It’s easy to recognise auxiliary verbs – they don’t really stand on their own. In a sentence I don’t like fish contraction do not does not stand on its own – it is only there to negate the actual main verb of the sentence – like.  We certainly can’t just say I don’t fish… Similarly we say Do tell! and even though we only mean tell! really, do is there to emphasise the primary verb tell.  We can find auxiliary verbs in many other examples: did in Past Simple Tense, have and had in Present Perfect and Past Perfect Tense,  be in Present progressive, was/were in past progressive etc.

There are so called nice properties that distinguish auxiliary verbs from other verbs:

1. Auxiliaries alone can be negated (He doesn’t drive, I wouldn’t go to America)

2. Auxiliaries alone can be inverted (Are we going? Is she watching TV?)

3. Auxiliaries alone exhibit the ability to allow a following verb phrase to be deleted (Will they win the match? I think they might but my dad says they can’t)

4. Auxiliaries alone can be emphasised (She does speak English)

Modal verb is a special kind of an auxiliary verb that can be used to modify the modality of a sentence. Modal verbs have only finite (tensed) forms and don’t have participles or infinitives and they never take the inflection –s in the third person singular. Modality here refers to the attitude to the action indicated by a verb that can be used to describe ideas such as intention, obligation, necessity, desirability or probability.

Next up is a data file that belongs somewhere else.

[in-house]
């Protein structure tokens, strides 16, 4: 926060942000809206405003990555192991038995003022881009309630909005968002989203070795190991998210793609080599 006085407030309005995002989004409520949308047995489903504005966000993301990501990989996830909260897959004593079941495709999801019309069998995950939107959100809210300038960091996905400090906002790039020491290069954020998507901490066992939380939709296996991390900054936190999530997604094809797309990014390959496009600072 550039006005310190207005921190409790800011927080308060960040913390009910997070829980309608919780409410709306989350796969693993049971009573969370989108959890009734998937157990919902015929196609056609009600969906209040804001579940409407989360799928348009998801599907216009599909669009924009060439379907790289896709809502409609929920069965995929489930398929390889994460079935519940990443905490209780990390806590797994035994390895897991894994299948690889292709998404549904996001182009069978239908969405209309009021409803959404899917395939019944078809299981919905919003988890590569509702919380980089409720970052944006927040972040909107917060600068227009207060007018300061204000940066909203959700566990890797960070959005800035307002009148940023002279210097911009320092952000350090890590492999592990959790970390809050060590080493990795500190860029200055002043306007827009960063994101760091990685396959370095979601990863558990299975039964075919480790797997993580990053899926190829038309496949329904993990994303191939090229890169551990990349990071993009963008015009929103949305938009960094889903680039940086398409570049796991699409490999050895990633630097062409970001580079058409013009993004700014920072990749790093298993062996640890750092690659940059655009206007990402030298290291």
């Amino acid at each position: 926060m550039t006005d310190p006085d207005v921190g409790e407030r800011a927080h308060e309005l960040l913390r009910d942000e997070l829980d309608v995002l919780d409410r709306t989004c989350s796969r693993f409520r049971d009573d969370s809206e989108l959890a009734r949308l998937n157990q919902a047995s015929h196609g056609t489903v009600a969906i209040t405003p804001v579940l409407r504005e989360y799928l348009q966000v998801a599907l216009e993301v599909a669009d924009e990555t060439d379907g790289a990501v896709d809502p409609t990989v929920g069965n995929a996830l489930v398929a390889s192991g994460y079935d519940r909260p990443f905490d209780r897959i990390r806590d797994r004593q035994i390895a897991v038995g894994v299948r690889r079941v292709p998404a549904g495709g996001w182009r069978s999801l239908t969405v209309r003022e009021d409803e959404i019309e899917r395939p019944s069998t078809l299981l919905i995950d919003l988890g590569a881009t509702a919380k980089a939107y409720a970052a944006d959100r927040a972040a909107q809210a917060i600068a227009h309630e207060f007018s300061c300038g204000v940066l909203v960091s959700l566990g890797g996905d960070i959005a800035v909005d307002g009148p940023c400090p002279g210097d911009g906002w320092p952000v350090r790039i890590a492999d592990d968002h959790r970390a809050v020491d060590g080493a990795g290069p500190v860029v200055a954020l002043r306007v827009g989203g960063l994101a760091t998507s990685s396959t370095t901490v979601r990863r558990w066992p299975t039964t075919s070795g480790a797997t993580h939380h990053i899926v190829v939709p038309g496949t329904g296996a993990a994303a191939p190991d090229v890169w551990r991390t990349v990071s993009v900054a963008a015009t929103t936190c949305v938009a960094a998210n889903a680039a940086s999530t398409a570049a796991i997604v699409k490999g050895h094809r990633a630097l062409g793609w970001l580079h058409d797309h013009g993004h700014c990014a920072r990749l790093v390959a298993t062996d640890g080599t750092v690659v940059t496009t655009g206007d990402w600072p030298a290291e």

We have following modal verbs in English: shall, should, will, would, may, might, can, could, must plus some linguist also categorise following as modal verbs: ought to, be going to, have to, used to. However, I tend to call them non-modal constructions that have a modal function.

There’s different ways in which modal verbs can function:

1. Epistemic (belief, assumption, probability) I could write you an email.

2. Deontic (obligation or command) You must leave now.

3. Dynamic (action or ability) I can swim.

Modal verbs are certainly very different to all the normal verbs and non-native speakers of English often have to be careful when using them. For instance saying you can go now isn’t at all polite, it in fact means more or the less I have power over you and I’m now going to release you. Get lost. It’s much better to grant permission saying you may go now. In standard English usage (there might be regional differences and variations such as in Southern American English) it is incorrect to follow one modal with another for the simple reason that modal must be followed by an infinitive and doesn’t have an infinitive form itself. Modal verb can be, however, combined with non-modal constructions that has a modal function such as have to. Therefore might have to is correct whereas might must isn’t even though have to and must carry the same meaning.